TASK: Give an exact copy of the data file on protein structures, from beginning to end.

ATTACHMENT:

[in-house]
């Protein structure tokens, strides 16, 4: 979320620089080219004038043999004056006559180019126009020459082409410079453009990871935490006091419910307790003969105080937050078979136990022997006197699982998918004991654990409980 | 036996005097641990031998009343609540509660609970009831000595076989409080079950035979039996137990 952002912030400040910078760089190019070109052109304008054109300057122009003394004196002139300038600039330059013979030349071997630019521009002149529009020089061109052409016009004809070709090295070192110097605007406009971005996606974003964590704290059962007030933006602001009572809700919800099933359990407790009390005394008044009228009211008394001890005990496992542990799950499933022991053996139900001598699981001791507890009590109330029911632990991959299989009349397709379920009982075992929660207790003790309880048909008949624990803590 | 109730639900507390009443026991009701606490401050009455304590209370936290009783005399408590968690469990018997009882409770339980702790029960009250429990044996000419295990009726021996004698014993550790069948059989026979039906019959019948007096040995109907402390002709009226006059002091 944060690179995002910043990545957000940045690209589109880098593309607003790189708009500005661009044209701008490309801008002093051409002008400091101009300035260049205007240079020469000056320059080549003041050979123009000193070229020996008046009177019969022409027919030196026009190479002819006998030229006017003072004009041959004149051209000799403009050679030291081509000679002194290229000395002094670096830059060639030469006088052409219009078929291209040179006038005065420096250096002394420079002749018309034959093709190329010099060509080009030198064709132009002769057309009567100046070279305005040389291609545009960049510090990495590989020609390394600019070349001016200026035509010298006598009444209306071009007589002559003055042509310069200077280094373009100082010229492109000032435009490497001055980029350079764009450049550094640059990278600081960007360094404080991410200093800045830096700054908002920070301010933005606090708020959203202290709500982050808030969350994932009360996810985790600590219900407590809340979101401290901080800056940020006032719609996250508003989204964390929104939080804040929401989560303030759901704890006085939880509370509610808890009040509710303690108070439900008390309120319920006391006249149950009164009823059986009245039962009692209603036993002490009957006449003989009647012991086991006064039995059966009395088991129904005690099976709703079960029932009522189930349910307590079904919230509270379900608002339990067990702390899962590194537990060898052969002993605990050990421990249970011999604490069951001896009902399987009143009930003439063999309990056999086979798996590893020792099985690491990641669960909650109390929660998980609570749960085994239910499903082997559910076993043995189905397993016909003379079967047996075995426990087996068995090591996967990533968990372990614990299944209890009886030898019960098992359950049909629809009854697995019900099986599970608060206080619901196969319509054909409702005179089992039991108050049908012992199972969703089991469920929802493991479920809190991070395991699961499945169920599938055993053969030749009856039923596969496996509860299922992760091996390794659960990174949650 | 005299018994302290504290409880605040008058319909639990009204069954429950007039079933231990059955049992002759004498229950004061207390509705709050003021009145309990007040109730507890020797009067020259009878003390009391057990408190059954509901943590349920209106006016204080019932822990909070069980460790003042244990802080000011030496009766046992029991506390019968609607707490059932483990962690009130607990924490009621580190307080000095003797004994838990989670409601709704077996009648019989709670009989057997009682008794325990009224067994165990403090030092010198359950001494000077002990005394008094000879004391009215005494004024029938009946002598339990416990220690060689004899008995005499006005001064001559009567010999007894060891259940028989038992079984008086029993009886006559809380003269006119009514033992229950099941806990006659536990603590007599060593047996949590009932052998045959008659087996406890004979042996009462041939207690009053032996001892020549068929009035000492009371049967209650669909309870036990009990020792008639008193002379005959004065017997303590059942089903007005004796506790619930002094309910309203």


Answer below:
[in-house]
């Protein structure tokens, strides 16, 4: 979320620089080219004038043999004056006559180019126009020459082409410079453009990871935490006091419910307790003969105080937050078979136990022997006197699982998918004991654990409980 | 036996005097641990031998009343609540509660609970009831000595076989409080079950035979039996137990 952002912030400040910078760089190019070109052109304008054109300057122009003394004196002139300038600039330059013979030349071997630019521009002149529009020089061109052409016009004809070709090295070192110097605007406009971005996606974003964590704290059962007030933006602001009572809700919800099933359990407790009390005394008044009228009211008394001890005990496992542990799950499933022991053996139900001598699981001791507890009590109330029911632990991959299989009349397709379920009982075992929660207790003790309880048909008949624990803590 | 109730639900507390009443026991009701606490401050009455304590209370936290009783005399408590968690469990018997009882409770339980702790029960009250429990044996000419295990009726021996004698014993550790069948059989026979039906019959019948007096040995109907402390002709009226006059002091 944060690179995002910043990545957000940045690209589109880098593309607003790189708009500005661009044209701008490309801008002093051409002008400091101009300035260049205007240079020469000056320059080549003041050979123009000193070229020996008046009177019969022409027919030196026009190479002819006998030229006017003072004009041959004149051209000799403009050679030291081509000679002194290229000395002094670096830059060639030469006088052409219009078929291209040179006038005065420096250096002394420079002749018309034959093709190329010099060509080009030198064709132009002769057309009567100046070279305005040389291609545009960049510090990495590989020609390394600019070349001016200026035509010298006598009444209306071009007589002559003055042509310069200077280094373009100082010229492109000032435009490497001055980029350079764009450049550094640059990278600081960007360094404080991410200093800045830096700054908002920070301010933005606090708020959203202290709500982050808030969350994932009360996810985790600590219900407590809340979101401290901080800056940020006032719609996250508003989204964390929104939080804040929401989560303030759901704890006085939880509370509610808890009040509710303690108070439900008390309120319920006391006249149950009164009823059986009245039962009692209603036993002490009957006449003989009647012991086991006064039995059966009395088991129904005690099976709703079960029932009522189930349910307590079904919230509270379900608002339990067990702390899962590194537990060898052969002993605990050990421990249970011999604490069951001896009902399987009143009930003439063999309990056999086979798996590893020792099985690491990641669960909650109390929660998980609570749960085994239910499903082997559910076993043995189905397993016909003379079967047996075995426990087996068995090591996967990533968990372990614990299944209890009886030898019960098992359950049909629809009854697995019900099986599970608060206080619901196969319509054909409702005179089992039991108050049908012992199972969703089991469920929802493991479920809190991070395991699961499945169920599938055993053969030749009856039923596969496996509860299922992760091996390794659960990174949650 | 005299018994302290504290409880605040008058319909639990009204069954429950007039079933231990059955049992002759004498229950004061207390509705709050003021009145309990007040109730507890020797009067020259009878003390009391057990408190059954509901943590349920209106006016204080019932822990909070069980460790003042244990802080000011030496009766046992029991506390019968609607707490059932483990962690009130607990924490009621580190307080000095003797004994838990989670409601709704077996009648019989709670009989057997009682008794325990009224067994165990403090030092010198359950001494000077002990005394008094000879004391009215005494004024029938009946002598339990416990220690060689004899008995005499006005001064001559009567010999007894060891259940028989038992079984008086029993009886006559809380003269006119009514033992229950099941806990006659536990603590007599060593047996949590009932052998045959008659087996406890004979042996009462041939207690009053032996001892020549068929009035000492009371049967209650669909309870036990009990020792008639008193002379005959004065017997303590059942089903007005004796506790619930002094309910309203």